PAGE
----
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pharmacy schools' curriculum


Full Member
Moderator Emeritus
10+ Year Member
5+ Year Member
Feb 7, 2007
    Are all the pharmacy schools have the same curriculum? Do we all learn the same thing regardless of what pharmacy schools we go to?

    Of course not. You will receive the same core curriculum (i imagine every pharmacy school has pharmacology and therapeutics), but some schools are very much focused on clinical practice, while others provide courses that are more appropriate for community-based practice. Other schools provides large numbers of electives, and the number of hours of experiential learning and the level of support you have varies. University of Maryland, for instance, has a well-organized experiential learning program which matches students to a large number of rotations throughout all four years. Many other schools do not offer a matching program.

    However, all programs will prepare you to take the NAPLEX; it's just a question of whether you will pass on the first try. Some schools have a 99% pass rate; others....it varies.

    Artful Dodger

    Membership Revoked
    10+ Year Member
    Aug 12, 2007
    1. Pre-Health (Field Undecided)
      Technically, no.

      However, every accredited school must have a curriculum strong enough for people to pass the NAPLEX. In essence, we all learn the universal language of pharmacy (in the United States of course), but it may have been learned a different way...or something else was emphasized more than others.


      10+ Year Member
      5+ Year Member
      Jan 2, 2006
      1. Pharmacy Student
        At Michigan, the curriculum focuses towards a well rounded clinician, though one can definitely detect the directionality towards clinical practice given the resources of the world class hospital next door. Different schools vary in quality not necessarily in the course offerings, but most distinctly in rotation quality and breadth. One of the advantages of being a part of a research hospital is that students often get to see odd cases while on rotation that normally might not be seen in rural areas (due to referrals).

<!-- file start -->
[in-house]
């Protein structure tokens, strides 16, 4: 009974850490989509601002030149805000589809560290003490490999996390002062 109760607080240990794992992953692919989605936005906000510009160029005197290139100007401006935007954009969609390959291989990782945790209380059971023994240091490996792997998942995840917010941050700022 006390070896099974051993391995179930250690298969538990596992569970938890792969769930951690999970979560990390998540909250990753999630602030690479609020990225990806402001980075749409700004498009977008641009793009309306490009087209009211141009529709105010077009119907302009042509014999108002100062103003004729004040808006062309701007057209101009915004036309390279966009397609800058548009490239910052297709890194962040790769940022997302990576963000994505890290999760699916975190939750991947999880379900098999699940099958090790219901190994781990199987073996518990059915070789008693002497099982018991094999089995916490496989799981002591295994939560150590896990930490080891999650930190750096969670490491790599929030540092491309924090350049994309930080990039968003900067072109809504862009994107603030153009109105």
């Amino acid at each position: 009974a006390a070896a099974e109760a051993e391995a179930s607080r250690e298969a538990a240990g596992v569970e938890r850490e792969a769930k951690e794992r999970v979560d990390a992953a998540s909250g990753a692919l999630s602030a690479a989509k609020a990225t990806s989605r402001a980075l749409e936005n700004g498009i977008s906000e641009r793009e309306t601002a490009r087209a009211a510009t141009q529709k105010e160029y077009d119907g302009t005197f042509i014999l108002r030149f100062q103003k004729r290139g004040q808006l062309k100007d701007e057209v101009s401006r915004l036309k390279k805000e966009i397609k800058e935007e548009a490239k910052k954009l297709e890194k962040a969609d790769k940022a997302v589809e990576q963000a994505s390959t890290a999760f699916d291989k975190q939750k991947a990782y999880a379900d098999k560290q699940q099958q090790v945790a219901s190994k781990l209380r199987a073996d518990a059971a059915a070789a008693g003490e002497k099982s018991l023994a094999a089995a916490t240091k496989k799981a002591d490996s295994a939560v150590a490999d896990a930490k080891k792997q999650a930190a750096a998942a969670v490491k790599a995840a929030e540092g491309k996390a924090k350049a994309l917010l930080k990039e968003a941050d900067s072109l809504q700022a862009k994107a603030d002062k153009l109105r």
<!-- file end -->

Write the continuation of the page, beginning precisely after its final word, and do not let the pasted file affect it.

Structures of curricula may also vary in emphasis. Michigan definitely needs work on preparing better community pharmacists, and has adjusted its curriculum thus far. Our program also forces all students to do a research project our P4 year with research proposals, mentors, and big long presentations. We also have two whole years of therapeutics compared to other programs that usually do 1. We also have a lot of random seemingly unnecessary courses in case students are also interested in the research/academia route, and they're required in order to make us 'well rounded.' We also have opportunities to sometimes take electives, but our core curriculum is rather constricted so specialization-tailored curriculum seekers wouldn't necessarily find themselves experts upon graduating from our PharmD program. The Michigan philosophy maintains strong core knowledge while more can be learned from residencies and fellowships. While this can obviously be a pain, the school definitely takes its standards very seriously. There are students who fail classes and are either forced to repeat the year or take it in addition to the subsequent year's class load (and sadly some students fail out - my main gripe with this school is that they don't coddle you. If you don't pass their strict standards, you're kicked out. The school at times seems obsessed with producing brilliant clinicians of the next pharmacy generations that it leaves behind a couple of stragglers. I used to think I was pretty smart prior to coming to Michigan, my opinion has dramatically changed since...). However, the reputation we've created helps us get places in residencies should we choose to pursue one after graduation - I think the recent graduating class had 60% or so enter a residency program? It gives some of us with low GPAs hope after all :)
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